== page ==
4. A method for controlling the pressure ratio of a jet pump to regulate a predetermined operating vacuum; said pressure ratio being a function of the motive fluid pressure, the pressure at the exit of said jet pump and the suction pressure in a vacuum container; wherein a desired value for said pressure ratio is determined from the continuously measured value of said suction pressure by computer-aided iterative stepwise changing of an existing value of said pressure ratio, effecting said iterative stepwise changing of an existing value of said pressure ratio by the use of an algorithm wherein the desired value is obtained by indefinitely repeating the algorithm using a corresponding computer, adapting the rate of change of the desired value for said pressure ratio to the magnitude and rate of change of the desired value/actual value deviation of the operating vacuum within preselectable limits, said algorithm having different processing branches for different ranges of said desired value/actual value deviation of said operating vacuum and its rate of change, and observing a waiting time corresponding to the dead time of the system after each stepwise change of the desired value for said pressure ratio.
5. A method as in claim 4 wherein said actual value of said operating vacuum is measured, processed by a computer-aided algorithm to an output quantity, and used in that form as a manipulated variable for said motive fluid pressure.
6. A method as in claim 5 wherein said motive fluid pressure represents the volume of motive fluid fed to said jet pump per unit of time.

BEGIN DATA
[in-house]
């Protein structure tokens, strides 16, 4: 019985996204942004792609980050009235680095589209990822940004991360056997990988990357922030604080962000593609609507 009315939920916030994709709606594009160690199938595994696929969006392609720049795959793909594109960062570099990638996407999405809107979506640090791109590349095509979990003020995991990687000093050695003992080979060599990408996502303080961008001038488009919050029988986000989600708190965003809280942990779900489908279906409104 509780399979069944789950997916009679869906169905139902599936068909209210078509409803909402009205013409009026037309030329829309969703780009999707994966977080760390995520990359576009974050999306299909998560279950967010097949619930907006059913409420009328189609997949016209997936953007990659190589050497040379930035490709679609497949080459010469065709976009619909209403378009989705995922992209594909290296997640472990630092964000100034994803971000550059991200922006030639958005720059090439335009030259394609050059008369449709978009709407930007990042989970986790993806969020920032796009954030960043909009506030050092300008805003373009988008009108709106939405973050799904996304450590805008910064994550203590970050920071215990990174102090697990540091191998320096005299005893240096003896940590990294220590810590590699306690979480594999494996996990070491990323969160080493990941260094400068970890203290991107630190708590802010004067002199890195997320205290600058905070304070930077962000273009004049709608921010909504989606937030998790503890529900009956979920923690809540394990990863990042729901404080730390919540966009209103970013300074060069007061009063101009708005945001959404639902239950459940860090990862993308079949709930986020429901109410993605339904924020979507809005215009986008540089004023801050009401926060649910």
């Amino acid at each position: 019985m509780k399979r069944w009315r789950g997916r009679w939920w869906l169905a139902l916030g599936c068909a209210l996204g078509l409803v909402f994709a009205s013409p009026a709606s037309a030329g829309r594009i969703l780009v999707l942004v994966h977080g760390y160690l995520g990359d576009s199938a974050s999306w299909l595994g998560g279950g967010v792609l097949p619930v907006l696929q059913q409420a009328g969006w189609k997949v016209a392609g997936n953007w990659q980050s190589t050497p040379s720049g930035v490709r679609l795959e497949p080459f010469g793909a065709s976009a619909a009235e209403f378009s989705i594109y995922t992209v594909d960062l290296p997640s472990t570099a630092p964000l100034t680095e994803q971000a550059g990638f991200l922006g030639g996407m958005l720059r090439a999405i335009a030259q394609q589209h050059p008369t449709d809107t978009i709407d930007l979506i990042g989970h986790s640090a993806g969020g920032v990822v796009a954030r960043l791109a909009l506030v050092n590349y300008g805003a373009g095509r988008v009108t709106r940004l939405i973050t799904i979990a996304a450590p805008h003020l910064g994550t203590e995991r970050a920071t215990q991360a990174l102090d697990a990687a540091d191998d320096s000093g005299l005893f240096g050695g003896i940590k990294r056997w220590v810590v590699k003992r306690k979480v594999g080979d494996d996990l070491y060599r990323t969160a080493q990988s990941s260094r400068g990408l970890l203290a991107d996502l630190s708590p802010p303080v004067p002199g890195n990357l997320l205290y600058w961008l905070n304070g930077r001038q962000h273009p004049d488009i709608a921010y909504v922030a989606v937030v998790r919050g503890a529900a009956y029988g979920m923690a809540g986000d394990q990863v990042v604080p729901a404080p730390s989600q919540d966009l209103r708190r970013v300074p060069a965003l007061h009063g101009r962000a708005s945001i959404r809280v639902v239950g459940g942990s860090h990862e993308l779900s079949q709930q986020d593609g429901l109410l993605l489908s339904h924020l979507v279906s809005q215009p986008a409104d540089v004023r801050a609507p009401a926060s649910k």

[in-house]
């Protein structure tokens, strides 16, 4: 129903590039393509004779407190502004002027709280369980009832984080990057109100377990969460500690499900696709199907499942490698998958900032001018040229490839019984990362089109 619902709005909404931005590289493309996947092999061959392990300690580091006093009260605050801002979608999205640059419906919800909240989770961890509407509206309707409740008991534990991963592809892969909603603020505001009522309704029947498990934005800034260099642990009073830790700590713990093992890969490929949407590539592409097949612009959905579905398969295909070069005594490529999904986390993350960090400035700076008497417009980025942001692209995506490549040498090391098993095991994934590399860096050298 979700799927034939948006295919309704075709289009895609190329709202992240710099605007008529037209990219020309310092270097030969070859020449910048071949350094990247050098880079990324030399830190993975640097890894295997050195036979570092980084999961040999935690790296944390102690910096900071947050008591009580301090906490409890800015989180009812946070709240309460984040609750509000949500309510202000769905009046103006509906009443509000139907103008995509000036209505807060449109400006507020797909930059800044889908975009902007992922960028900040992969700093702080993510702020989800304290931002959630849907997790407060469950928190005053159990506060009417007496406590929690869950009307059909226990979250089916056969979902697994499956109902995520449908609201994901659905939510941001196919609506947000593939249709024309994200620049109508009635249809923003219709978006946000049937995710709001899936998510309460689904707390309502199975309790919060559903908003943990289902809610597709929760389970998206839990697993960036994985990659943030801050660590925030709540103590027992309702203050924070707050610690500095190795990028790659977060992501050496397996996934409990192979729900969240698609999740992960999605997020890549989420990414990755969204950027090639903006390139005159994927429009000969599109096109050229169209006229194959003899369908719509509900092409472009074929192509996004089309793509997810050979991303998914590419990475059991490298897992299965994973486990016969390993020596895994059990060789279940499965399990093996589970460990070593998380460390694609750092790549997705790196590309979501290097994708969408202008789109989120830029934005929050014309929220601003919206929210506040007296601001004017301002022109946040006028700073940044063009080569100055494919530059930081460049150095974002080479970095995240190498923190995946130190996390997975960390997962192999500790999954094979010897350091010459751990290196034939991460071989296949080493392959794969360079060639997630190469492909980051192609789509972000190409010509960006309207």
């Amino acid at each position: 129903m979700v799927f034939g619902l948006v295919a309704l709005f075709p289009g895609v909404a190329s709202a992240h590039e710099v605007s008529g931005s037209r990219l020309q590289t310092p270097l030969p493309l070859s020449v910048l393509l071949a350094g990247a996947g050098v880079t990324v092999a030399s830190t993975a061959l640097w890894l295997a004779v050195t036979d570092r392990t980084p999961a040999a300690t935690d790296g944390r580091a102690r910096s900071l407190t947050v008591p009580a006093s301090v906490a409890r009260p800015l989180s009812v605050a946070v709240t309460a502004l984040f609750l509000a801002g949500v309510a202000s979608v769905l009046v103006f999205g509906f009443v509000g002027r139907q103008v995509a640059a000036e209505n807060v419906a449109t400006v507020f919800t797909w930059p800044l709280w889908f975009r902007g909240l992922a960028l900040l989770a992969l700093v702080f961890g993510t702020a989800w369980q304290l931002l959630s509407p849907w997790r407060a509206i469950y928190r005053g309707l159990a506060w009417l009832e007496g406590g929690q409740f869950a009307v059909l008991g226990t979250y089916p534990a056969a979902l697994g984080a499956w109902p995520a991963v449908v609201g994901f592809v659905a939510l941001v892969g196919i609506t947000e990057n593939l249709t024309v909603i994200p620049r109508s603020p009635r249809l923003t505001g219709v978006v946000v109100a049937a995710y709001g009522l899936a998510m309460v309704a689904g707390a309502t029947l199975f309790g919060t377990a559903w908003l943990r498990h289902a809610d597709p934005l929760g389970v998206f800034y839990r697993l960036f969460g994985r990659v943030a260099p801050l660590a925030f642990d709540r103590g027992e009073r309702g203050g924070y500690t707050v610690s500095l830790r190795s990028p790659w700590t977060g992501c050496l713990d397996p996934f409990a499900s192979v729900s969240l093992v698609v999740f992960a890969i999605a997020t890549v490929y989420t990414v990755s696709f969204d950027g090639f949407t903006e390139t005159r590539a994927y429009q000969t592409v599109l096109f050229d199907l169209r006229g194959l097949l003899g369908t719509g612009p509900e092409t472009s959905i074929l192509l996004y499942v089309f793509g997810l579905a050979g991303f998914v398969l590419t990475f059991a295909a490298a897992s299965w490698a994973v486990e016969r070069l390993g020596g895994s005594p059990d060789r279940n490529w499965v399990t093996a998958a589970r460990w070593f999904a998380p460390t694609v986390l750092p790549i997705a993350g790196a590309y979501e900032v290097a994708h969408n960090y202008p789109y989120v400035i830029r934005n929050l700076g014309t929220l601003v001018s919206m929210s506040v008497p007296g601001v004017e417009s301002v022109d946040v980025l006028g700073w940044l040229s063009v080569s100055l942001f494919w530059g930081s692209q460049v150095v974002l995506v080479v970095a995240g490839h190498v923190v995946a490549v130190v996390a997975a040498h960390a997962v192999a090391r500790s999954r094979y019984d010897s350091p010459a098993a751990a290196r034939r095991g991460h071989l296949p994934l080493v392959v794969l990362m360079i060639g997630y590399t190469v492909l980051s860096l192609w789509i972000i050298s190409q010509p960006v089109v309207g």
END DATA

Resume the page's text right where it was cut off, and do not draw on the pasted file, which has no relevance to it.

7. A method as in claim 5 wherein said desired value for said pressure ratio is fed in the form of a manipulated variable for said motive fluid pressure to a regulating valve in the pipe for said motive fluid.
8. A method as in claim 5 wherein said desired value for said pressure ratio is fed in the form of a command variable for said motive fluid pressure and/or output pressure to an associated automatic control system.
Description
BACKGROUND OF THE INVENTION

1. Field of the Invention

This invention relates to a method for controlling the pressure ratio of a jet pump for the purpose of regulating a predetermined operating or working vacuum.

2. Discussion of Related Art

In a jet pump, for example a steam jet pump, a gas jet pump or a water jet pump, the flow energy of a motive fluid through nozzles and diffusors is used to aspirate or compress a fluid to be delivered. Gases, vapors and liquids are used as the motive and delivery fluids. Jet pumps are easy to make and have no moving parts, but are relatively inefficient and become even more inefficient in the event of changes in the operating conditions, for example the pressures and delivery volumes. In view of the difficulties involved in the generally intermeshed or multiloop regulation of a jet pump, jet pumps are operated at constant motive fluid pressure in practice, the surplus energy being destroyed by throttling, addition of a foreign gas, or by acceptance of a lower reduced pressure or suction pressure than that required.